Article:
When Touch is so Powerful.
As I sit on the plane flying to Guatemala I’m filled with mixed emotions. I’m both sad and excited at the same time but never really settle on either emotion. This is a continued pattern as I arrive in Guatemala, as I leave, but also as I continue my day to day life back home. It’s just on plane journeys these emotions are heightened for me so I avoid any tear-jerker films.
As I sit on the plane and reflect back to my first trip 5 years ago, I never for one minute ever imagined my life would change so much. Now I cannot imagine my life without Street Kids Direct being part of it and therefore it comes with the inevitable and ever revolving circle of sadness and excitement. And no I wouldn’t change that for anything.
As I arrive and meet the children, some who I have known for many years, there is always a hesitation in me. I want to scoop the children up in my arms, swing them round and smother them. But I know I am not in their lives everyday and things here change so much so I try to judge it as best I can. Touch can have such powerful consequences. A friendship confirmed, a disagreement resolved, and language barriers overcome. But there are more adverse consequences of touch that are so prevalent here. My work in England is within child abuse so I recognise the withdrawn child, the one that winces or cowers when someone gets too close to them. But here child vulnerability is on another level where sexual and physical abuse surrounds you and somehow just made so much worse by the conditions they live in.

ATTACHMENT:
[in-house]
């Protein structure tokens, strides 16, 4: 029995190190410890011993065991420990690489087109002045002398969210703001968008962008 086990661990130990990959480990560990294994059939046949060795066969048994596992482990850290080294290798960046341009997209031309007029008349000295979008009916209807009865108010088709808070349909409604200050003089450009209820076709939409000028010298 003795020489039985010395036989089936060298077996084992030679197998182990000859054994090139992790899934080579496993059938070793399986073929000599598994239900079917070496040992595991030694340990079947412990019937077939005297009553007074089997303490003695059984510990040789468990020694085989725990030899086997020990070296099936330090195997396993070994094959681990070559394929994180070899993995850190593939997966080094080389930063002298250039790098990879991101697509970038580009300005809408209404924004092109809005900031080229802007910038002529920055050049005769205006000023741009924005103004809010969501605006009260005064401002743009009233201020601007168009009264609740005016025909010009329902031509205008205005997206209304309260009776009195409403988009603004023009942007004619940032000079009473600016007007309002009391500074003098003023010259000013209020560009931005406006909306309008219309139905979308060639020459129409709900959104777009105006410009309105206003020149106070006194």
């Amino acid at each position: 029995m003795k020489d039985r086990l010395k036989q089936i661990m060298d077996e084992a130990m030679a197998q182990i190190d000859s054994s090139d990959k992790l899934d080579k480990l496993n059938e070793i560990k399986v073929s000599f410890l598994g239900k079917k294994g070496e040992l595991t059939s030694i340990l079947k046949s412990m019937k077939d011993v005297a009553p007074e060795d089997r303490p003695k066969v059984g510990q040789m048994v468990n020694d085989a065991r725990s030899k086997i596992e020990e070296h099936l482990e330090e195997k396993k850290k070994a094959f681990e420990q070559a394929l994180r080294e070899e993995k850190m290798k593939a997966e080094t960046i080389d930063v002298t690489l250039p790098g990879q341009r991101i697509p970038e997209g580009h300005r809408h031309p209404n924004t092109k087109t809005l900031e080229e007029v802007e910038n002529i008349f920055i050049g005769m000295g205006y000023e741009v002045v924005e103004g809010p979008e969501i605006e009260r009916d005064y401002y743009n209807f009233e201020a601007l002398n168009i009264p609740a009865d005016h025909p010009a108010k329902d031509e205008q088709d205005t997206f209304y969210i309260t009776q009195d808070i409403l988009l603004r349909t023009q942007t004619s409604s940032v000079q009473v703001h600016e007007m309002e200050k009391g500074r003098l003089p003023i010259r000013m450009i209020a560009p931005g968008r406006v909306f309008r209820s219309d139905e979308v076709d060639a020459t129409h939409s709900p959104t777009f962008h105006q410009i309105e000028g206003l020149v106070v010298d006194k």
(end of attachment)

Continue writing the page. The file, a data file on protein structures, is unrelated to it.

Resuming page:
I stay in Casa Alexis, the protection house in Zone 11. Here, a brother aged 13 and sister aged 9 stay for a few days as their mother has just given birth and is unable to cope with them. The Mother is also in a very unsafe area and so the children are at risk from further abuse. I prefer not to use their names but their ages are almost identical to my own children and I can’t help but compare how different their lives are. More importantly I find myself feeling quite disturbed by how withdrawn and so clearly very traumatised the boy is. This is a situation where touch has had an adverse consequence on this boy’s life and so I try as best I can to do stupid things to make him smile in an attempt to gain his trust. I was overwhelmed when he agreed to come to church with me and when given the choice, preferring to stick close to my side rather than mix with the other children I’d taken. I’m under no illusion that this was solely down to me. There are much larger forces at work here. The honesty and integrity of Street Kids Direct and all the volunteers oozes out a reputation of care and trust amongst the children here. I’m thankful that God is ever present and a central focus to the charity and all the good work that is being done. Quite selfishly I feel honoured to have been part of a jigsaw that has allowed this boy to have trust albeit for a couple of hours to hear God’s word and hopefully feel His pure, honest and loving touch.